Neurogenic shock is a serious condition that happens when a trauma to the spinal cord causes the disruption of blood circulation in the body. It is life-threatening and can cause the blood pressure to drop suddenly. When left untreated, it could lead to irreversible damage to the body tissues.
This kind of shock can cause the sympathetic nervous system to malfunction. The decrease in tissue perfusion can cause hemodynamic problems, where the cells and organs of our body do not receive enough oxygen supply.
The autonomic nervous system is divided into 2 systems, the parasympathetic nervous system, and the sympathetic nervous system. They control the functions of our body that we can’t consciously control such as digestion, heart rate, and pupil response.
Parasympathetic NS helps us relax by slowing down the heart rate and helping us digest the food we eat. It is also known as the “rest and digest” system. The sympathetic NS, on the other hand, is the “fight and flight” response of the body. It helps us stay alive when threatened by increasing blood pressure and heart rate. It also regulates the blood vessels to constrict or dilate when needed.
The interruption of the sympathetic function of the autonomic nervous system can affect three parts of the cardiovascular system, namely: cardiac contractility, coronary blood flow, and heart rate. This is also known as the hemodynamic triad.
Hemodynamic changes are usually seen when the spinal cord injury is above T6 level. Primary spinal cord trauma causes direct damage to the neural membranes and axons in the grey matter, anterior root, and intermediolateral nucleus that lead to interrupted sympathetic tone.
The secondary damage to the spinal cord happens hours or days after the primary assault. This results in electrolyte shifts, vascular insult, and edema that can lead to gradual central hemorrhagic necrosis of the grey matter at the area of the injury.
Signs and Symptoms of Neurogenic Shock
The main symptoms of neurogenic shock are bradycardia, hypothermia, hypotension and dry/warm extremities, and cold body. Symptoms usually persist for 4-5 weeks. Other symptoms include:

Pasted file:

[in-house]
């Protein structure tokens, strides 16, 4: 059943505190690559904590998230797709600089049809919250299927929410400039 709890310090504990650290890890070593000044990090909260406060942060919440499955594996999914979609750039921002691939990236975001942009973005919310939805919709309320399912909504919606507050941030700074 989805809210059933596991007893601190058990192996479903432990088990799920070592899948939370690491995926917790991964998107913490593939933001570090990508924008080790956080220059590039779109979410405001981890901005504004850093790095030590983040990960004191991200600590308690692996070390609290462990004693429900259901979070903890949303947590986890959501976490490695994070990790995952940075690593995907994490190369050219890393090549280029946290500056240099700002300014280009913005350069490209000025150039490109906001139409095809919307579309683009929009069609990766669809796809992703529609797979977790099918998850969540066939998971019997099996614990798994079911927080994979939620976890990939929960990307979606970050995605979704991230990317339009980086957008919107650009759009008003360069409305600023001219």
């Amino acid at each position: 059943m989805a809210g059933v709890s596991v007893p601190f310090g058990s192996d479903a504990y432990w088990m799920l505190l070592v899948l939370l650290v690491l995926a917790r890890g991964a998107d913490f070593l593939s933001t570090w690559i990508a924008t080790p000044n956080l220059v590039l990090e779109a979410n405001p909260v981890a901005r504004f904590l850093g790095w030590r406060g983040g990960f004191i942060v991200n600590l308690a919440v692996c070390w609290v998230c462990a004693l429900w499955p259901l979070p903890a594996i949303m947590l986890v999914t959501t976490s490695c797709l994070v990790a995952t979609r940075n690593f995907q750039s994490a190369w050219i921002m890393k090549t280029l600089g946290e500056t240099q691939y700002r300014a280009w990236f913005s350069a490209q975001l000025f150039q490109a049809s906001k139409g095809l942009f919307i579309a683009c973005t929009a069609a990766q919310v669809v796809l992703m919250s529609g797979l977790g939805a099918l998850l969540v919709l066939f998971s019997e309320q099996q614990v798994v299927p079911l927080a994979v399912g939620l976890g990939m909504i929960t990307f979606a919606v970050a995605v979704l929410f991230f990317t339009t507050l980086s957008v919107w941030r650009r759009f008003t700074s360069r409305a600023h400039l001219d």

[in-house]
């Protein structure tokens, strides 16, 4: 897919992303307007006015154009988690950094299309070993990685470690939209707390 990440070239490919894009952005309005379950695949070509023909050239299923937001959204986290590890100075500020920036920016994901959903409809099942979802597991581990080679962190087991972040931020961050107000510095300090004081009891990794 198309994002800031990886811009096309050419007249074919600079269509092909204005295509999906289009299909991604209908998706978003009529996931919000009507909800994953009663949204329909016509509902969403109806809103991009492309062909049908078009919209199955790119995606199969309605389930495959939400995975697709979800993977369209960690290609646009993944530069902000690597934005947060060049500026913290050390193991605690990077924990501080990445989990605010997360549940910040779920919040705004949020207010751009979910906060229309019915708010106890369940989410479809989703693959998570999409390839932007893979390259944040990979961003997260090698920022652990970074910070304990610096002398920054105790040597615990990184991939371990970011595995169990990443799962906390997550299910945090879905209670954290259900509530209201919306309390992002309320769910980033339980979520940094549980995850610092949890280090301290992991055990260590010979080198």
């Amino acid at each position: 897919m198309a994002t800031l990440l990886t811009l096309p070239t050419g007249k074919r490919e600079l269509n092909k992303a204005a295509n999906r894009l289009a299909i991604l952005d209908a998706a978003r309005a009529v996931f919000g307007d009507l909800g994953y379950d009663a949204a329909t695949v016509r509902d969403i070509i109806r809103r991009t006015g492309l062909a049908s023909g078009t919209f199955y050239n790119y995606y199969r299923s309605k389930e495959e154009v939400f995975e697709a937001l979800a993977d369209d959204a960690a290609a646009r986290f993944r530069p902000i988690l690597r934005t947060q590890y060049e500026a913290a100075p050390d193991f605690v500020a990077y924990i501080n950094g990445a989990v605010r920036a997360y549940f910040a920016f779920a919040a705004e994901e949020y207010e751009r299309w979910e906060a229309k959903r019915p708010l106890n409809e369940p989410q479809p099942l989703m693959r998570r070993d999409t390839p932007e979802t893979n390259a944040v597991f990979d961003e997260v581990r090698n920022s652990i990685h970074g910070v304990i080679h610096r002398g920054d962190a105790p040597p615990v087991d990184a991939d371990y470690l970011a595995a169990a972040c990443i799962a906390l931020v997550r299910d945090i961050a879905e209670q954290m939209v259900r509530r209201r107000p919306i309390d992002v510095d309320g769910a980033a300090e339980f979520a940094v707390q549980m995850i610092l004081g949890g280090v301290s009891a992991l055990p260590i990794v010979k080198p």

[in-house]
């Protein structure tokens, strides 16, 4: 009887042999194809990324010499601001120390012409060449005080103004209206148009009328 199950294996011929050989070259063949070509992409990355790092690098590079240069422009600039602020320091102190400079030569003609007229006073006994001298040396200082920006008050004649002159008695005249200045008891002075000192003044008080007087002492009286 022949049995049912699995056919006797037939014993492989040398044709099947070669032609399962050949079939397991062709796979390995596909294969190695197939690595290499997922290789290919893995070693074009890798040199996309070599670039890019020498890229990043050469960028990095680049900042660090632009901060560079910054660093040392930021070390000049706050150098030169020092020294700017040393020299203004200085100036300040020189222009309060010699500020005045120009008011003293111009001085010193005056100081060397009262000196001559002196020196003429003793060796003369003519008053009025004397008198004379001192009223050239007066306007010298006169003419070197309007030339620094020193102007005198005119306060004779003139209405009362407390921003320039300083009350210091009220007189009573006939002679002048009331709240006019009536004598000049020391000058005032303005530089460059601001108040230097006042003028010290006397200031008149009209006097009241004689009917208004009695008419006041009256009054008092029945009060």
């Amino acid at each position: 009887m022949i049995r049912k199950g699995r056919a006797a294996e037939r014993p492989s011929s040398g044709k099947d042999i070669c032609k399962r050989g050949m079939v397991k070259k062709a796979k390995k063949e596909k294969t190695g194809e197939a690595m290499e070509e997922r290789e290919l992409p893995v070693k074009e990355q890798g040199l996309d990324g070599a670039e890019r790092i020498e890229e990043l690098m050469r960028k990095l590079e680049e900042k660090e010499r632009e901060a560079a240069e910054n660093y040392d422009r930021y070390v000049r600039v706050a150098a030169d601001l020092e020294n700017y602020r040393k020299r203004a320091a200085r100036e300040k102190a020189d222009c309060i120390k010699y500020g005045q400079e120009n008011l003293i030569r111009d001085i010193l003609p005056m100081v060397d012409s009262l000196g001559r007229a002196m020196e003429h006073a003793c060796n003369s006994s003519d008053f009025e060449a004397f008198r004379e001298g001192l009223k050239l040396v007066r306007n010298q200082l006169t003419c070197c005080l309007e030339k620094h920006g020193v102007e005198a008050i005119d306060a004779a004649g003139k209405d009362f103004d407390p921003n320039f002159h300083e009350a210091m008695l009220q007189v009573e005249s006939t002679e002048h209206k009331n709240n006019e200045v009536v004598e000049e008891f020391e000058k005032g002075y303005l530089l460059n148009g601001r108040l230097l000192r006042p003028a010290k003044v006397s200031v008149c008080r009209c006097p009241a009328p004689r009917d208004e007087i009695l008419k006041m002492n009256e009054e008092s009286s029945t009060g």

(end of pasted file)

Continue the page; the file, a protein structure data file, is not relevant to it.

- Increased sweating
- Pale skin
In severe cases:
- Chest pain
- Difficulty Breathing
- Body malaise due to the disruption of blood circulation
- Discoloration of the lips and fingers
- hypothermia, or a drop in body temperature
Causes of Neurogenic Shock
This condition usually follows after an injury to the spinal cord, especially if the site of the injury is from T6 and above. The body loses the function of the sympathetic nervous system. The blood pressure drops and the brain tissues do not receive an adequate supply of oxygen.
Other causes may include:
- A vehicular accident that caused spinal cord or central nervous system damage
- Gunshot wound that damaged the spinal cord
- Sports accident that caused trauma to the spinal cord
- Inaccurate administration of anesthesia in the spinal cord
Treatment of Neurogenic Shock
The primary management of neurogenic shock is mainly focused on stabilizing hemodynamic function. Treat hypotension first to prevent secondary injury. The most effective treatment of hypotension is through IV fluid resuscitation. Vasopressors, inotropes, or euvolemic can also be effective in compensating vasogenic dilation. The patient should be properly resuscitated in a hemodynamic perspective before going through operative spinal decompression.
Phenylephrine is an alpha-1 agonist that allows peripheral vasoconstriction to prevent the loss of sympathetic tone. The absence of beta activity can lead to reflex bradycardia which enhances the unopposed vagal tone.
If bradycardia is evident, atropine, vasoactive infusion with chronotropic, dopamine, and norepinephrine may also be effective. Norepinephrine has both beta and alpha activity that can correct both bradycardia and hypotension.
A C-spine immobilization is also vital in preventing further spinal injuries. Philadelphia collar or Miami J can be used. Surgical procedures may sometimes be needed to decompress spinal cord injury to improve neurogenic shock.
Nursing Intervention for Neurogenic Shock
- Assessing patients with neurogenic shock involves ABC assessment. The nurse should follow the airway, breathing, and circulation approach, especially for trauma patients and protecting the spine from further damage.
- Assess for neurologic deficits. The general level at which signs and symptoms began should be noted.
- Nursing intervention should be mainly directed to support neurologic and cardiovascular function until neurogenic shock is resolved.
- Elevate the head of the bed to prevent anesthetic agents from spreading up the spinal cord after the patient receives spinal anesthesia.
- Apply anti-embolism stockings and elevate the foot of the bed to avoid the pooling of blood in the lower extremities and the formation of a thrombus.
- Administer oxygen via nasal cannula or mask when needed.
- Help the patient with passive range of motion exercises to promote circulation.
- Maintain a patent airway by keeping the head of the patient in a neutral position or by elevating the head of the bed if tolerated.